During my ten years of studying with Swami Sivananda Radha, my guru brought order to my inner chaos. One of the most effective practices involved determining priorities for each day. Everything else could fall into place around the most important events. Balance was central to the yogi’s life. Balance, however, did not have to occur in the space of one day. It could be over a period of time. For example, on some days getting things done might be the priority. On another, relaxing and self-care might be central themes.
She was the first feminist I met. Women need a room of their own, she told me. Very few women, even those in large houses, have a room where they can close the door and leave everything untouched until they return. If you can’t have a room, at least have a part of a room which is out of bounds to others.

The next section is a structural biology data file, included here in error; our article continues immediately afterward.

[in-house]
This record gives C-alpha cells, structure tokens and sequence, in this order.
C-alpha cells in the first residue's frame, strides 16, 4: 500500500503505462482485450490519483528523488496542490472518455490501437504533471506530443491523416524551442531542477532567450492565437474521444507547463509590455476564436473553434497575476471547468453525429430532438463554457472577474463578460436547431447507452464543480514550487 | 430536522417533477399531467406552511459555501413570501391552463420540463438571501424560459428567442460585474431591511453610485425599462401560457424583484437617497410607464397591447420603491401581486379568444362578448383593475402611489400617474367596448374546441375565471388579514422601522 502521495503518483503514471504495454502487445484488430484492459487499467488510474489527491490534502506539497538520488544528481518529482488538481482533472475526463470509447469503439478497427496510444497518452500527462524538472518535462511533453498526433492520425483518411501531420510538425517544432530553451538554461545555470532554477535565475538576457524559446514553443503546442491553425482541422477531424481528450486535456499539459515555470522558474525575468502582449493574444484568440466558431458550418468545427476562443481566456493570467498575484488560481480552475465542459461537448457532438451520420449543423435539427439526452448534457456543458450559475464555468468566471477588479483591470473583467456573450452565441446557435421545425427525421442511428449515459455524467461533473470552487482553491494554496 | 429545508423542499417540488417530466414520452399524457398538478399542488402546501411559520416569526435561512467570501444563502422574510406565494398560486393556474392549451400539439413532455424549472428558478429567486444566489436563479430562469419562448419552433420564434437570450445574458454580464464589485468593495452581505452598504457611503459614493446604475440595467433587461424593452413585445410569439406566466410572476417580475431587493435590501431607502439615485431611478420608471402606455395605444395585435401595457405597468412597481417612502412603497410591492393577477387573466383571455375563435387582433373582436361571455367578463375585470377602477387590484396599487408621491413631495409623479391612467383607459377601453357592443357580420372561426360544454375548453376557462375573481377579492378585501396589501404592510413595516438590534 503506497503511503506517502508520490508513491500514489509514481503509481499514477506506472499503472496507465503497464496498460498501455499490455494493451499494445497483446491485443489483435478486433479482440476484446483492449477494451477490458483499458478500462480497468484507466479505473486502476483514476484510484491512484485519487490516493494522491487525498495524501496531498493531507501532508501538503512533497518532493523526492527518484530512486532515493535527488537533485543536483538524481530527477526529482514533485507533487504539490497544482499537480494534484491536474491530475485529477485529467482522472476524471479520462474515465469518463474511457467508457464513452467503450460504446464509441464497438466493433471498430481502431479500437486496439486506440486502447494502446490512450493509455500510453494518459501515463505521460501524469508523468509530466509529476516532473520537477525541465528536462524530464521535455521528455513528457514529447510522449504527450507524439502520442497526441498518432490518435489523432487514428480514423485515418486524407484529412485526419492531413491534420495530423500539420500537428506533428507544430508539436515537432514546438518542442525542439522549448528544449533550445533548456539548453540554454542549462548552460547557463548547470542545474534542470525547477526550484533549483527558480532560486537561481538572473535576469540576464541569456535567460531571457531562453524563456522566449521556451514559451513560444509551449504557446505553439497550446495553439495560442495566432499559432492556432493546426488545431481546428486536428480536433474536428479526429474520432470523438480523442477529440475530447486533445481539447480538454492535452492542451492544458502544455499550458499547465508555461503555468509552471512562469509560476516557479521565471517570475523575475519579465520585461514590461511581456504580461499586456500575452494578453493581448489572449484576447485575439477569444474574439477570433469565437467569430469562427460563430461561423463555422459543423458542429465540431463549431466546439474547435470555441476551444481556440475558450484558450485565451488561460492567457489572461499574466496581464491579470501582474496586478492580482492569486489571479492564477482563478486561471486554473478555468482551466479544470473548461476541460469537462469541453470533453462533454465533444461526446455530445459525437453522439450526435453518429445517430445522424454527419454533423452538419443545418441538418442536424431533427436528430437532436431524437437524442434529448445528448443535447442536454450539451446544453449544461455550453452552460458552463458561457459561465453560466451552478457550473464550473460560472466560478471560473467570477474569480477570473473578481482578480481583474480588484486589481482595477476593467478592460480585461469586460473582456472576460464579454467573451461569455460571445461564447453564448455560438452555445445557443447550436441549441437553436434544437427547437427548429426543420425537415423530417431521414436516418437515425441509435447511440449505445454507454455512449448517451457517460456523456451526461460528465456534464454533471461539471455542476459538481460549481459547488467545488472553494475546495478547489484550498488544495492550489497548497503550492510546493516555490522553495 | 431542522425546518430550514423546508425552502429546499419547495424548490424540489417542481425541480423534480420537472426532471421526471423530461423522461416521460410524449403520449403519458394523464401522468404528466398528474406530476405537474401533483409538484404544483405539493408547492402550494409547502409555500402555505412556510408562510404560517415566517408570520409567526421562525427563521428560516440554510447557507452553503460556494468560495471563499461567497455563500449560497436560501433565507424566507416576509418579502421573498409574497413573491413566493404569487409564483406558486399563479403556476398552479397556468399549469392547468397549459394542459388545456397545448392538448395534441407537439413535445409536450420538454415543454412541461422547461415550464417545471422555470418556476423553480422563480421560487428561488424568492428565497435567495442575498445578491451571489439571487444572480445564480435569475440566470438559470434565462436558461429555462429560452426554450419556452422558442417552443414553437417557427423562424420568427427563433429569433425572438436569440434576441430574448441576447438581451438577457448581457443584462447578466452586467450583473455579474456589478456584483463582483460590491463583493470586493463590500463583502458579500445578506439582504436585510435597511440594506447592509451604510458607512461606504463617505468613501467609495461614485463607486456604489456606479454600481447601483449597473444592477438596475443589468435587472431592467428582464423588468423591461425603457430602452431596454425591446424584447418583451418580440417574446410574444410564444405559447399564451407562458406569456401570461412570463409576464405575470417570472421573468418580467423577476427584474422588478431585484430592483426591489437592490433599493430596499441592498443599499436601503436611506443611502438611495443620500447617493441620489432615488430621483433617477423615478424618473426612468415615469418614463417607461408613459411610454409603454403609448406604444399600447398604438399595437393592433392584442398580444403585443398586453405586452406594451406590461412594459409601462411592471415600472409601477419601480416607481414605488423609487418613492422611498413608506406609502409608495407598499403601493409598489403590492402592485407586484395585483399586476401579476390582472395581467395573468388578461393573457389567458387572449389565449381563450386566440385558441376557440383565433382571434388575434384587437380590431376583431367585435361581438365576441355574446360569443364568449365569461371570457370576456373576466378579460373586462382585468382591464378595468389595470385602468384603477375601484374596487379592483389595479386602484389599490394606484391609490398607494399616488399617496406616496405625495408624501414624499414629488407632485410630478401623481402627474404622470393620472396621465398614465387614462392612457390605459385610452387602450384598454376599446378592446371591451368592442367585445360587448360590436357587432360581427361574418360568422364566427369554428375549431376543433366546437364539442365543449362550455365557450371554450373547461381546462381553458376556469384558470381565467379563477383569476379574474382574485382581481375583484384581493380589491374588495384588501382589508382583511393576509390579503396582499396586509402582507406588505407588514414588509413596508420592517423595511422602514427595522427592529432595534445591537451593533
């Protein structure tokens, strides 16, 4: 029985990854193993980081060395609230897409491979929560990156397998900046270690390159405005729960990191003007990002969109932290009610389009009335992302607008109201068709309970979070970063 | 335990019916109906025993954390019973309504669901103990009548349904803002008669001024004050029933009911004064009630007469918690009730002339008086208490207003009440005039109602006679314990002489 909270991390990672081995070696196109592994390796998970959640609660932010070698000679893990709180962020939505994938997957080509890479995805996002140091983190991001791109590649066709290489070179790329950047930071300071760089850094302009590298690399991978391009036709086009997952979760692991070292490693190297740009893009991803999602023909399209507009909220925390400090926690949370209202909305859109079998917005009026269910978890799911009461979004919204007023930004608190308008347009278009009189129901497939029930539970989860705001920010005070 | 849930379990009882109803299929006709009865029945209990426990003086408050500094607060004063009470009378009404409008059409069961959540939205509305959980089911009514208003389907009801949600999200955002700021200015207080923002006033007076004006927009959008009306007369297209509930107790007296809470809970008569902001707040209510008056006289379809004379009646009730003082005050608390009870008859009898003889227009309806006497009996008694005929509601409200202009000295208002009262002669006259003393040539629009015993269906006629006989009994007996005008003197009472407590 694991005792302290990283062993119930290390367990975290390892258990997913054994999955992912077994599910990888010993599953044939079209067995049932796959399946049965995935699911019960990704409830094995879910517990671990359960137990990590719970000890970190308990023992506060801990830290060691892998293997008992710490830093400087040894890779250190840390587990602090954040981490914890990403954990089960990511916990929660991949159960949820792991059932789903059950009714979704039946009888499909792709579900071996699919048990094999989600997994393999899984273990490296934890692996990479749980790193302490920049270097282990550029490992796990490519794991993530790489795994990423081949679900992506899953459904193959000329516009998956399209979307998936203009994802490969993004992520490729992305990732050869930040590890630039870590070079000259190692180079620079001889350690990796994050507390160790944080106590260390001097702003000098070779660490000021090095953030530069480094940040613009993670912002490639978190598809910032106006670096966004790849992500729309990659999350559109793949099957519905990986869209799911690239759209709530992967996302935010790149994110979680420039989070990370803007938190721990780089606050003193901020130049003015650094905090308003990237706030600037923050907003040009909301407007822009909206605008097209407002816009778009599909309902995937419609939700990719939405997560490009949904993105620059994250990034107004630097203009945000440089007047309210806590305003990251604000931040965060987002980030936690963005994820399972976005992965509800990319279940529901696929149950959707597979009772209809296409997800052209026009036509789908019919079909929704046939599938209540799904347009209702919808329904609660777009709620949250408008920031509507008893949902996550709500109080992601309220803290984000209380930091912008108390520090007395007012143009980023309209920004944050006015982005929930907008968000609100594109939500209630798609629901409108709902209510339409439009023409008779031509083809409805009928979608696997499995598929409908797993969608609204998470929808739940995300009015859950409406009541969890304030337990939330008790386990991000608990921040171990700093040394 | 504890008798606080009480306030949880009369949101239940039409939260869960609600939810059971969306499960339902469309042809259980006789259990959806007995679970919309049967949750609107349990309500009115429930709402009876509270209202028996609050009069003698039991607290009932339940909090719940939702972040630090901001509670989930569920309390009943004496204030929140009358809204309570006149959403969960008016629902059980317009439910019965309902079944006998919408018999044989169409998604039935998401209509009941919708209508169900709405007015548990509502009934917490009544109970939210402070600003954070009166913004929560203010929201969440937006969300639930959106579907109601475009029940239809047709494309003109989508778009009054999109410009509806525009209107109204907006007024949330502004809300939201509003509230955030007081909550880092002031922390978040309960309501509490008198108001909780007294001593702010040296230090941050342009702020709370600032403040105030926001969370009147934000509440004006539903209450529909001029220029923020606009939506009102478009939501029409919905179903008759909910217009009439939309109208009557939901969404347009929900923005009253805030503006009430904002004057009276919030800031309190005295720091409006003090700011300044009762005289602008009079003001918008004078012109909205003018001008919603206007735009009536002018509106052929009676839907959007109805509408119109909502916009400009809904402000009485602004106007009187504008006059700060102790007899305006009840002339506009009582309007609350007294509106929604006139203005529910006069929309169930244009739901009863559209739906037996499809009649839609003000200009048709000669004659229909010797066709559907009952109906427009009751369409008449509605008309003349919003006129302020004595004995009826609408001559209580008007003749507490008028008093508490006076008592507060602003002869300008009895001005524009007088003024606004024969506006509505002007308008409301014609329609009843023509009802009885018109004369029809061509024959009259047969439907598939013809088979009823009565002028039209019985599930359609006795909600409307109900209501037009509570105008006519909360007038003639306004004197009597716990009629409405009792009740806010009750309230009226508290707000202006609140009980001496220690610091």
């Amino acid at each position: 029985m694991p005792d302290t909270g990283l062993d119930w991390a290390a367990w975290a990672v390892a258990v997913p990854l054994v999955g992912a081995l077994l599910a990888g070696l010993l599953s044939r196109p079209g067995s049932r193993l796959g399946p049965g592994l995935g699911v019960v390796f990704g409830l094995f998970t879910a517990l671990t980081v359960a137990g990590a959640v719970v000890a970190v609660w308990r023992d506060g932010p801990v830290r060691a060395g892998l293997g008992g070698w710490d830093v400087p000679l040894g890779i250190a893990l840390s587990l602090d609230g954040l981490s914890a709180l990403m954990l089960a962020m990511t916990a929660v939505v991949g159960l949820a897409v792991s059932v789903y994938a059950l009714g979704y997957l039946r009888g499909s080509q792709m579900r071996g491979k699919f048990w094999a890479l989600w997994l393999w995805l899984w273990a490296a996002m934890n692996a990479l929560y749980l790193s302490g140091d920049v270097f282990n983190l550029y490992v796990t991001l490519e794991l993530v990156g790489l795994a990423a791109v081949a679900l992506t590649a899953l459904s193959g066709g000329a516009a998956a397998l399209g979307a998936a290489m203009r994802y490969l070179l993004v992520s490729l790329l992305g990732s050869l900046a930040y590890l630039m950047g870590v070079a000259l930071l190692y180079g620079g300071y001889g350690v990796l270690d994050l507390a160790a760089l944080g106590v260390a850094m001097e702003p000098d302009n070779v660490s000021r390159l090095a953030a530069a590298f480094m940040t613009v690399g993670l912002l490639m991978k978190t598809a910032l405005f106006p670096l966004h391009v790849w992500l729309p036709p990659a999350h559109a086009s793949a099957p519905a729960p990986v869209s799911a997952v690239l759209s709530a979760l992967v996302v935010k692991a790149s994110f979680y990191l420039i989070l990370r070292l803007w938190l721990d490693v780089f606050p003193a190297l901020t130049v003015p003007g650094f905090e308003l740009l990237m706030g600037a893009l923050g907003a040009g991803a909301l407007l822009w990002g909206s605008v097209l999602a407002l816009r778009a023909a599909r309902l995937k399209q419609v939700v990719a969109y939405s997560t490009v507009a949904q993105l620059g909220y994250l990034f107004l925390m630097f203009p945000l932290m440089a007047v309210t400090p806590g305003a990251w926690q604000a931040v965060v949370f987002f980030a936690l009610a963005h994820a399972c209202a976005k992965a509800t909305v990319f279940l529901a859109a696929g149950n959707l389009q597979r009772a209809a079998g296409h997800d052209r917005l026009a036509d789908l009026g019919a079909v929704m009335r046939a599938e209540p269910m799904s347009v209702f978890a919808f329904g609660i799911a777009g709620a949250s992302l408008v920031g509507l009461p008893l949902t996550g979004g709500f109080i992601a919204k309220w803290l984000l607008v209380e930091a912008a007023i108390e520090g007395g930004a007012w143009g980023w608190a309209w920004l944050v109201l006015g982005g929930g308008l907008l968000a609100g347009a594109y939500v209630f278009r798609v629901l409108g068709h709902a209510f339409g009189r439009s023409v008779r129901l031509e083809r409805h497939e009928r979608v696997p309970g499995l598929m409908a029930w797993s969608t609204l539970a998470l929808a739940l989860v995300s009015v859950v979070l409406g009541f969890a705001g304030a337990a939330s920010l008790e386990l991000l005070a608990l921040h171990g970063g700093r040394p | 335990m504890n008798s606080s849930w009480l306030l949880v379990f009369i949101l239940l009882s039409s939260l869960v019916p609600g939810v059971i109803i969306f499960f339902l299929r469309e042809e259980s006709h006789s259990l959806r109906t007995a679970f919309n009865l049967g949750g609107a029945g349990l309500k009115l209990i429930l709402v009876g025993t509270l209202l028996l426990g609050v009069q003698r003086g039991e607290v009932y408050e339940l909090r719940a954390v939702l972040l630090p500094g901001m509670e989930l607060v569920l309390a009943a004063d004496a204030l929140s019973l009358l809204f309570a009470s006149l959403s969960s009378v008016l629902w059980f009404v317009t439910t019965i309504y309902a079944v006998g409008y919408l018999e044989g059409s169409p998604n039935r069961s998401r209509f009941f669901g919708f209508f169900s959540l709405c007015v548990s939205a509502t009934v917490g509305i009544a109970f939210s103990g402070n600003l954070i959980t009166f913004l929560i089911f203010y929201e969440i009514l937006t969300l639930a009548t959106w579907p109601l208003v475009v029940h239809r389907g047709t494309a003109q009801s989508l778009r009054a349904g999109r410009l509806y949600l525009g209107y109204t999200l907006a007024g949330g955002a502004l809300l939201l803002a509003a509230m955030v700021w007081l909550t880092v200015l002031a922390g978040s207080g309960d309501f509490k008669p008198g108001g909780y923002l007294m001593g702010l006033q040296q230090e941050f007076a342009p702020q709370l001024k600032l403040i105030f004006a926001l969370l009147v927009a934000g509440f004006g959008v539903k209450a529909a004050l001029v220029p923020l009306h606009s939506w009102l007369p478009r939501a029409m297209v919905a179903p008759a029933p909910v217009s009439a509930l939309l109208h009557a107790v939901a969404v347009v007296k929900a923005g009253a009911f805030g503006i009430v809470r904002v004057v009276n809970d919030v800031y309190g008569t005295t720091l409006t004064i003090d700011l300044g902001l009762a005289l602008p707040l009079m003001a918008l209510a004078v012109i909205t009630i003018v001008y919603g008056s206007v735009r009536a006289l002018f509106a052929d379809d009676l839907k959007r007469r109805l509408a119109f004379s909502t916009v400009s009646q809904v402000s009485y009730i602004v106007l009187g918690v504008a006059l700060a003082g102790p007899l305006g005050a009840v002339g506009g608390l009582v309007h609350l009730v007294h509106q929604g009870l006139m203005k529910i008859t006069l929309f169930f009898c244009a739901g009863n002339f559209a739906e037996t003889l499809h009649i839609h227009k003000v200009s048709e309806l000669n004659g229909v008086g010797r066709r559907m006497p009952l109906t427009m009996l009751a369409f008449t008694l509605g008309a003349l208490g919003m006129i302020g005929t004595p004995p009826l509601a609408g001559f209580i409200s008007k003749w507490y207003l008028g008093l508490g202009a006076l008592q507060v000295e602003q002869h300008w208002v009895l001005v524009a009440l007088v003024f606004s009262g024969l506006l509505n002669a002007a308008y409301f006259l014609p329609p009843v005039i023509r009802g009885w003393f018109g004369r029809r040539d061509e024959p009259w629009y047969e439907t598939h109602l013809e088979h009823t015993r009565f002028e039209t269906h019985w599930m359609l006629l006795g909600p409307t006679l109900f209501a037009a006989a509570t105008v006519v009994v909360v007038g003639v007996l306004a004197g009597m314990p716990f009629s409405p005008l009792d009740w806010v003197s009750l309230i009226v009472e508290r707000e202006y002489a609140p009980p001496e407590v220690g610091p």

On energy: think of your energy like fuel in your gas tank. Never run on your reserve. Another time she told me that energy was like a bank account. Some activities and people give you energy. These are like deposits in your account. Other activities and people drain you. These are withdrawals. Try to keep as much money in the bank as possible.
On food: if you think it’s bad for you, for goodness’ sake don’t eat it.
On abortion: It is hard to find a human birth. Usually the soul does not enter the fetus until the last moment. If a fetus is aborted, the soul is not destroyed. It simply goes looking for another birth.
On an altar: Make a special place in your house for prayer and meditation, even if it’s just a place where you don’t ordinarily sit.
Today, thirty years later, many of these practices still serve to structure my life.